The Falcons have several players they can move this offseason to create cap space and acquire draft capital. Calvin Ridley will dominate these trade scenarios because of his absence from the team; Matt Ryan will get a few mentions because of his value to other teams as a veteran quarterback; Deion Jones might get some burn in trade articles because of Falcons fans’ disdain for his play in 2021. And Grady Jarrett is someone the Falcons might not re-sign after his contract expires next offseason, so he’ll also garner some attention.
The new league year begins March 6, marking when trades can be made official. About a month away, teams are likely scouring prospects to work out the details as March 6 approaches.
Outside of Ridley, Jarrett’s contract is the easiest to move for the Falcons. Trading him on March 6 will only cost the Falcons $7.3 million in dead money while saving Atlanta over $16 million. Since he is in the last year of his current deal, Terry Fontenot will have to decide if Jarrett fits their future plans financially. He’ll be 29-years-old by the start of the 2022 season, and plenty of teams still see him as a top-10 player at his position. If the Falcons aren’t going to give him an extension, they’d be wise to explore moving him this offseason.
Obviously, the Falcons haven’t provided any signs they’re willing to trade him. He’s one of the defense’s only elite players, so it is hard for me to believe the Falcons let Jarrett out of the building. However, the possibility raises the question of ‘what kind of trade value does Grady Jarrett have?’
Jarrett is one of the best players at his position, but his intangibles make him even more desirable. He is a lunch pail kind of player that will work just as hard at practice, workouts, and in the film room as he will on game day. Any team acquiring Jarrett will drastically improve their interior defensive line. Let’s take a look at some similar trades that have gone down involving talented defensive lineman.
Days before the 2009 season, the Patriots traded Richard Seymour to the Raiders for a 2011 first-round pick. Seymour was 29-years-old and entering the last year of his contract. New England’s defense saw a lot of personnel turnover that offseason, a transitional period that saw the Patriots part ways with Teddy Bruschi, Mike Vrabel, and Rodney Harrison. The Patriots ended up taking Nate Solder with the 17th overall pick, and the Raiders franchise-tagged Seymour after the 2009 season.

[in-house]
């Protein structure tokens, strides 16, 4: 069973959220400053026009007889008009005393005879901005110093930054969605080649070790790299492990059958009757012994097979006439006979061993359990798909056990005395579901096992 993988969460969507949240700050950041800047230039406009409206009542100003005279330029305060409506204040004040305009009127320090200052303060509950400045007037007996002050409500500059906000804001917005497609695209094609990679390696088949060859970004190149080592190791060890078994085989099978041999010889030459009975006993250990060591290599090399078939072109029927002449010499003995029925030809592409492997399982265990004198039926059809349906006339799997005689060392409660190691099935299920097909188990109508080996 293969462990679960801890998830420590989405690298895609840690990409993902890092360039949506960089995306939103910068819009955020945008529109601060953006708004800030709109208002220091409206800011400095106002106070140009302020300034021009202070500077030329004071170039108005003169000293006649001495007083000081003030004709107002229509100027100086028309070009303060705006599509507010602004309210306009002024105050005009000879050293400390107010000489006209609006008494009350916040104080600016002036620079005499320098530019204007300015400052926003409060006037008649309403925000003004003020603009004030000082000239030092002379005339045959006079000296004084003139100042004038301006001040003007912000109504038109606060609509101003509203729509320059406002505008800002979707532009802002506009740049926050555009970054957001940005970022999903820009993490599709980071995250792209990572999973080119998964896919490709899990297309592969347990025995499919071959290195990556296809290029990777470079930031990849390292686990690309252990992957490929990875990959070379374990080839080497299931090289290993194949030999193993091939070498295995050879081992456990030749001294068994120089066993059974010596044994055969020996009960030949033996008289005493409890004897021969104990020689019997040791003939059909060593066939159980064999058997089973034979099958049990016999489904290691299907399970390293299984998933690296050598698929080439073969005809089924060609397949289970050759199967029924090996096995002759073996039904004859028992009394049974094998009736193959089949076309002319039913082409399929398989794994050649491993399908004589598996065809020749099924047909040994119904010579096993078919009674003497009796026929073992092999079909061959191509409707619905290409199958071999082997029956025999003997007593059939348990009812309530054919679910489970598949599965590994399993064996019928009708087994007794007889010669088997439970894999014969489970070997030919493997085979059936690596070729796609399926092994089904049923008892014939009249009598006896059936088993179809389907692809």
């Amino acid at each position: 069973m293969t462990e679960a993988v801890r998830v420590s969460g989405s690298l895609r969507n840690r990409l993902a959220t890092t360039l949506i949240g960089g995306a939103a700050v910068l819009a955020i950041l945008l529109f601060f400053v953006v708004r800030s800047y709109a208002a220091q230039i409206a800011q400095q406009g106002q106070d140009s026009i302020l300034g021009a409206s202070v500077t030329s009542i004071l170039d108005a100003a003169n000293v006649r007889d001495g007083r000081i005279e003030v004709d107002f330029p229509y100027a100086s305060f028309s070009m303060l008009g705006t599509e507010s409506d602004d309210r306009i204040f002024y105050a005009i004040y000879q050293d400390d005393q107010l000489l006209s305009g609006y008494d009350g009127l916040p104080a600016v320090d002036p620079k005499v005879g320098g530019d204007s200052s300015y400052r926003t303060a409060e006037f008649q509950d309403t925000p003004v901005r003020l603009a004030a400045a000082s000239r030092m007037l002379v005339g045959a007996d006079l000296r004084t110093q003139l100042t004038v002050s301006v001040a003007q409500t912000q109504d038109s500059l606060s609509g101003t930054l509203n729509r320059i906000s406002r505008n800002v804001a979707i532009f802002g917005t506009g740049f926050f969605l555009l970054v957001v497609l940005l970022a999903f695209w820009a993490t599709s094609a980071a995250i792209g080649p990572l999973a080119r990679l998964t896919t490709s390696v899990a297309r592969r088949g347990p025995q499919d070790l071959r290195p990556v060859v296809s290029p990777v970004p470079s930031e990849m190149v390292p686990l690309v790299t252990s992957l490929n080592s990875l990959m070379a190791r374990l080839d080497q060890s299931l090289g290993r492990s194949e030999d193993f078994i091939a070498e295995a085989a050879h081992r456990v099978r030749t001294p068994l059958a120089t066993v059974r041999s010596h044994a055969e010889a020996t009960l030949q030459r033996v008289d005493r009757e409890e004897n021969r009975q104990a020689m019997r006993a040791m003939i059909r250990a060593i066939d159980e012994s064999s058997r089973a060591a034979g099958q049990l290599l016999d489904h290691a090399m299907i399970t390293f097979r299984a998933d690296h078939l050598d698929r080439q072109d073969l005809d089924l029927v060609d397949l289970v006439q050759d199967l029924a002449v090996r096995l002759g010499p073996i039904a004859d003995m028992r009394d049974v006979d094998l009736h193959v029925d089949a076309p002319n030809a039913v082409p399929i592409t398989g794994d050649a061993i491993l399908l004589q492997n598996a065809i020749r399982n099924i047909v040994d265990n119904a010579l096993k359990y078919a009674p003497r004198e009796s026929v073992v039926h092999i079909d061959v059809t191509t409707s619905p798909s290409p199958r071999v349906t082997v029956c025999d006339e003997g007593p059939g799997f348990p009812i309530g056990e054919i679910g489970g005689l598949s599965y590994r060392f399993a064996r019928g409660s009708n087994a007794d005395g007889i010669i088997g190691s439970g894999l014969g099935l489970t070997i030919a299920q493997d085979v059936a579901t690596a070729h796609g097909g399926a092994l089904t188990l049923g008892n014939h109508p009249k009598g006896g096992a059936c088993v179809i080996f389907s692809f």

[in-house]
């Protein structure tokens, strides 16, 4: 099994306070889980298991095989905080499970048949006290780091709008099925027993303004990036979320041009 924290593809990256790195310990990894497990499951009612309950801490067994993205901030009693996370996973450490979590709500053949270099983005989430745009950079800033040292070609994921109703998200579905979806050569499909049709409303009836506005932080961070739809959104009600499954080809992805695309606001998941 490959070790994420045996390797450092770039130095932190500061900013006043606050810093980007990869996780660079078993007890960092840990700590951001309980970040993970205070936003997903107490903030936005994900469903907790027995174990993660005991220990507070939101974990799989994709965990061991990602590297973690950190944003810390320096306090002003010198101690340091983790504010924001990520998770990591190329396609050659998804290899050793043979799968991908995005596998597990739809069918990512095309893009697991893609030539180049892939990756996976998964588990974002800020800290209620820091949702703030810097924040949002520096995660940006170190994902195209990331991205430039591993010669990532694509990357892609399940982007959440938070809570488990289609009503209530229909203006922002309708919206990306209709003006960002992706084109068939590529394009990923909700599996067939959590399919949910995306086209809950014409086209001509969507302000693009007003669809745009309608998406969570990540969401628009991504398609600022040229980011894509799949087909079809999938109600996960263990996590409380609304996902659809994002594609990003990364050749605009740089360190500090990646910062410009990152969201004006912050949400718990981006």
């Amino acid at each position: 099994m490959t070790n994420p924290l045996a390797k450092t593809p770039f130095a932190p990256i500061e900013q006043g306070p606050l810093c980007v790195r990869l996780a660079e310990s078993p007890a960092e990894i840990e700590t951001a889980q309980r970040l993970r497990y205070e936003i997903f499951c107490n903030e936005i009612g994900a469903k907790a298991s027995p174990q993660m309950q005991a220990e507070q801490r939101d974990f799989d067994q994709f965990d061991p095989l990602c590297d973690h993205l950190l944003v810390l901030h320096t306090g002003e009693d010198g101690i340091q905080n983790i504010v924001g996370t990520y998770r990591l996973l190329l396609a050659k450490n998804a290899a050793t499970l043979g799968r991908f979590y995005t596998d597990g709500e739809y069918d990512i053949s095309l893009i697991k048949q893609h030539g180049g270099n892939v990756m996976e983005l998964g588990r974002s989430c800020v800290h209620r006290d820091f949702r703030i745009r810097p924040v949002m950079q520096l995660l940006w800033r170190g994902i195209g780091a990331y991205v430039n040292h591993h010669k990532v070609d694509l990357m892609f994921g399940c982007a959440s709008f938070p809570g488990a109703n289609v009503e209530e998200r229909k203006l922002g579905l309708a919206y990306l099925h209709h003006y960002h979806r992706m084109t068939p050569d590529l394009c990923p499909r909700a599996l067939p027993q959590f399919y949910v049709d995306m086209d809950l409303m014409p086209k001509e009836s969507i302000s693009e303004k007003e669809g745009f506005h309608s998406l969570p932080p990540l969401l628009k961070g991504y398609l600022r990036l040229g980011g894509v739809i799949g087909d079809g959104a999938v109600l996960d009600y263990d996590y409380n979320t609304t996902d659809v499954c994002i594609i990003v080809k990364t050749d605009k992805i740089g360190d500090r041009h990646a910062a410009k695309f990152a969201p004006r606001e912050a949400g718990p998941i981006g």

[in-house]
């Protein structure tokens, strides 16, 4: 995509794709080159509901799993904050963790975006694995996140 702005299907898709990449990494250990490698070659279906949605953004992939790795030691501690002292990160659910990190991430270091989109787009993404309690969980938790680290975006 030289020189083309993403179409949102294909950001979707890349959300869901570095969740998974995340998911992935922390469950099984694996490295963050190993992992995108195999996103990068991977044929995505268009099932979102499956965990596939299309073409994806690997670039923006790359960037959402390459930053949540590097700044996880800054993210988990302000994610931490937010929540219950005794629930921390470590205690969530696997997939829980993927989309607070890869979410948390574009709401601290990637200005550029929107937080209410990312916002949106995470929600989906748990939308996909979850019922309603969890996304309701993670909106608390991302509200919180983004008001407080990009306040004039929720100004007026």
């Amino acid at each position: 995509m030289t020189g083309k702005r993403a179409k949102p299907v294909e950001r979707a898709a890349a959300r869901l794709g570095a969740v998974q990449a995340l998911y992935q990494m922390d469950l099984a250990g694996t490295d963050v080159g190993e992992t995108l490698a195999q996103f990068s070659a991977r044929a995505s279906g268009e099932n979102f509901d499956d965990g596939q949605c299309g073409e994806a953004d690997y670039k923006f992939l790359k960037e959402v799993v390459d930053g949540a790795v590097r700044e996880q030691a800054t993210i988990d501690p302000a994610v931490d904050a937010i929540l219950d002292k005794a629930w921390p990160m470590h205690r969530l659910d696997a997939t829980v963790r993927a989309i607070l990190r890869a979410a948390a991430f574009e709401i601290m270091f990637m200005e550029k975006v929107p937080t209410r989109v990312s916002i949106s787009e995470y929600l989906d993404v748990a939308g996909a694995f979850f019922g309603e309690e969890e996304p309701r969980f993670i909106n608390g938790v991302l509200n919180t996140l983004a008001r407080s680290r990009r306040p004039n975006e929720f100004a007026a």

Most recently, the Rams traded Michael Brockers to the Lions for a 2023 seventh-round pick. Brockers was a cap casualty for Los Angeles, while Detroit acquired a veteran defender that immediately improved their young team for little to nothing in return. Brockers only cost the Lions $8 million in 2021, and they could’ve parted ways with him this offseason and saved $10 million (owing no dead money) as he entered the final year of his contract. However, Detriot gave Brockers a three-year, $24 million contract extension last offseason.
In a similar move, the Titans sent Pro Bowl defensive lineman Jurrell Casey to the Broncos for a seventh-round pick in an apparent salary dump move a couple of offseasons ago. The then 30-year-old was due about $11.7 million in 2020, and Tennessee got out from paying $5.45 million in guaranteed money, clearing the $11.7 million off their cap. Casey was released by Denver less than a year after the trade.
Some might point to the 49ers’ trade that sent DeForest Buckner to the Colts as a reference point to a potential Grady Jarrett deal, but he was coming off his rookie deal and was a much younger player than Jarrett is right now. The Brockers and Casey trades were obvious salary dumps, which somewhat applies to Jarrett. The Falcons didn’t part ways with Jarrett last offseason when they were battling salary cap constraints, so I wouldn’t expect Terry Fontenot to go that route this offseason.
More than likely, the Falcons would move Jarrett for the same reason Bill Belichick moved Seymour. He needed a new contract, and the Patriots weren’t going to give it to him. The decision for Terry Fontenot would hinge on the draft compensation Jarrett garners. If the Falcons can’t get a first-round pick in exchange for Jarrett, there really isn’t a point in making a deal, in my opinion.
Jarrett is an instrumental piece in the locker room for a first-time head coach. Trading him would undoubtedly create a rift amongst the team, so if the compensation isn’t a first-round pick or two second-round picks, the Falcons shouldn’t even entertain the offer.